Kochu Thommen, J.
1. The following two questions have been referred to us by the Income-tax Appellate Tribunal, Cochin Bench:
' 1. Whether, on the facts and in the circumstances of the case, the Tribunal was correct in not following the earlier order dated January 17, 1974, in ITA No. 304 (Coch)/1973-74 and holding that the Department was not estopped from contending that the gratuity was not allowable
2. Whether, on the facts and in the circumstances of the case, and also in view of the eligibility of the assessee to claim deduction for the provision of gratuity under the Kerala Industrial Employees' Payment of Gratuity Ordinance, 1969, for the assessment year 1970-71, the assessee is entitled to claim in the assessment year 1972-73 deduction of gratuity relatable to the earlier years' services of employees on the basis of the voluntary scheme for gratuity created by the assessee by agreement with the employees ?'
2. The first question has been referred at the instance of the assessee and the second at the instance of the Revenue.
3. The assessee is a registered firm engaged in the manufacture and sale of plywood. It follows the mercantile system of accounting. For the financial year ended March 31 1972, relevant to the assessment year 1972-73, the assessee, in the computation of its profits and gains for the relevant period, claimed deduction of a provision in the sum of Rs. 1,91,385 towards its liability for payment of gratuity in respect of the relevant financial year as well as for the earlier years. The claim for deduction in excess of Rs. 16,082 was disallowed by the ITO by his order dated March 31, 1973, as according to him, that was the only amount for which a provision could be made in the relevant accounting year. The order of the officer was confirmed in appeal by the AAC by his order dated August 22, 1973. The assessee appealed before the Income-tax Appellate Tribunal, contending that it had made provision for payment of gratuity not only in respect of the year in question but also for the earlier years in terms of a scheme adopted by it as from May 1, 1971. It may be noticed, at this stage, that reference to the scheme was made by the assessee for the first time before the Tribunal. The Tribunal, therefore, remanded the matter to the AAC to ascertain whether a scheme in fact existed and if so to allow the deduction in accordance with the scheme and the law.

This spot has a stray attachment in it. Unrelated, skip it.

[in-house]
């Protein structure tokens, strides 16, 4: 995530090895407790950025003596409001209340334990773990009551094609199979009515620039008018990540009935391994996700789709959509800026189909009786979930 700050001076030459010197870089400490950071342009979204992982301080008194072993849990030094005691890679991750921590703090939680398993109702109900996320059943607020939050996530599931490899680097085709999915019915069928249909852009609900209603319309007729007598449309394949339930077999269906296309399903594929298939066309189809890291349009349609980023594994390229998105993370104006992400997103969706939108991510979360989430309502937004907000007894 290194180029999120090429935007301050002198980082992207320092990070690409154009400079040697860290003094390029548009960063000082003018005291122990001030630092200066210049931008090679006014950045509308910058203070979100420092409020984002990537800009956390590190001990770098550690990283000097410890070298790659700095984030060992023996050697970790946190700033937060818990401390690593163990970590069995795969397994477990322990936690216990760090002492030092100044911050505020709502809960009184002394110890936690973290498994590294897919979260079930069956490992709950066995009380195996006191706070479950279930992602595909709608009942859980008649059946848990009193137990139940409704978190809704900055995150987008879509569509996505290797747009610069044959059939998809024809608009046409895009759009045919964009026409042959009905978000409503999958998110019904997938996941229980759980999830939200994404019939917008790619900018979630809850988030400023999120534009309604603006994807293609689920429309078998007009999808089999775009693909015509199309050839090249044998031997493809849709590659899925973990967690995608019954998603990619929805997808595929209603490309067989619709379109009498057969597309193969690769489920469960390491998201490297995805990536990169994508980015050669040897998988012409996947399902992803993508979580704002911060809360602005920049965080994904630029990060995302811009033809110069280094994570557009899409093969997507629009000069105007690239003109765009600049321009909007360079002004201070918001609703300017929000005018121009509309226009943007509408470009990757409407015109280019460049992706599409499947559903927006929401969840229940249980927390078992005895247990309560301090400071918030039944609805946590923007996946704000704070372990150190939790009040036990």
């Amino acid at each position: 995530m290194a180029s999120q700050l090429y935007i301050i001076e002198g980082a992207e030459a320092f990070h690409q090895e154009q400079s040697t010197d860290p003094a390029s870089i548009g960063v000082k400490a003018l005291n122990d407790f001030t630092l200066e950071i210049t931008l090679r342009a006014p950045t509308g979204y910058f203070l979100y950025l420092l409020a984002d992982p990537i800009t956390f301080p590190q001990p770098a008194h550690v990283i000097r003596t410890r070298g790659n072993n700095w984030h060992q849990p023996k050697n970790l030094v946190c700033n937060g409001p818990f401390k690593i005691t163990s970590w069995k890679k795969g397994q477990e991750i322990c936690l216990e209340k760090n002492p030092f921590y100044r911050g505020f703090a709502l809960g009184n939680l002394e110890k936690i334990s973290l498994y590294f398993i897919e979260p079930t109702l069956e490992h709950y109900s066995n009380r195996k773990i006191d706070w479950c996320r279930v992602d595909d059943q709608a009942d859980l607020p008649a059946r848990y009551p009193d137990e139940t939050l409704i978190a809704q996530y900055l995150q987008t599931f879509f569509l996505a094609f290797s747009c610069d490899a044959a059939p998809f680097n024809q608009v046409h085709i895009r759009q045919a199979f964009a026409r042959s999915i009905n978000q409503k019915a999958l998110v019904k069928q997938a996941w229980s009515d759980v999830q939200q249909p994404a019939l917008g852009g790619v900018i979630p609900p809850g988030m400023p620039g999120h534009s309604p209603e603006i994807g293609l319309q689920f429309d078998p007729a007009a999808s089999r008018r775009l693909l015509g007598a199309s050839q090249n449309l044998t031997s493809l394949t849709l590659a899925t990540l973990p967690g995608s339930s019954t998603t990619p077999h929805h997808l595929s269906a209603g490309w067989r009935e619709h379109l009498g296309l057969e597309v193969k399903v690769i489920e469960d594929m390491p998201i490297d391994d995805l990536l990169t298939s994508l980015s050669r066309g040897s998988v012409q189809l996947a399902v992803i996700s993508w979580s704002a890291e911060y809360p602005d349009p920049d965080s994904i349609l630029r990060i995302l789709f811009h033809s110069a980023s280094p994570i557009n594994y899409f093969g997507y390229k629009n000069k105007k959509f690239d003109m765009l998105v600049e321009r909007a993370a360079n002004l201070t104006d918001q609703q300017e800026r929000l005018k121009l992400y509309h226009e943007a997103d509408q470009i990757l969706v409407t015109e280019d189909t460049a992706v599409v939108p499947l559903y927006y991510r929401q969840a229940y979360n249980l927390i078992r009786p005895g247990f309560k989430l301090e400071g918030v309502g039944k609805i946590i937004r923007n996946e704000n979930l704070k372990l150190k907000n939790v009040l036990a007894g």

4. This is what the Tribunal stated in its order of remand :
'In the interests of justice, therefore, we think the matter should go hack to the Appellate Assistant Commissioner for examining whether there was a voluntary scheme for gratuity payment created by the assessee by agreement with the workmen. The Appellate Assistant Commissioner would consider the evidence produced and if he finds that there was no voluntary scheme proved as a fact, allow (disallow ?) the deduction. If no scheme is provided, the provision of Rs. 1,75,303 on account of the earlier years would not be allowable. We, therefore, remit the case back to the Appellate Assistant Commissioner for examining the case as above and pass orders according to law.'
5. The matter was, therefore, reconsidered by the AAC. He held by his order dated August 22, 1973, that a scheme did exist in terms of which the assessee was entitled to provide for the total sum of Rs. 1,91,385 as claimed by it.
6. Against that order, the Revenue applied to the Tribunal. The assessee, however, contended that the only question which was open for decision by the Tribunal at the second stage of the appeal was as to the correctness of the finding of the AAC as regards the existence of the scheme. If the scheme did exist, as found by the AAC, the question whether it entitled the assessee to provide for the liability of the earlier years and claim deduction therefor was no longer open. The Tribunal did not agree. It held that the whole question was still open. This is what the Tribunal said :
'......... We disagree with the assessee. The scope of appeal is aswide as any other appeal. No question had been finally decided by the Tribunal when the matter was restored to the Appellate Assistant Commissioner. '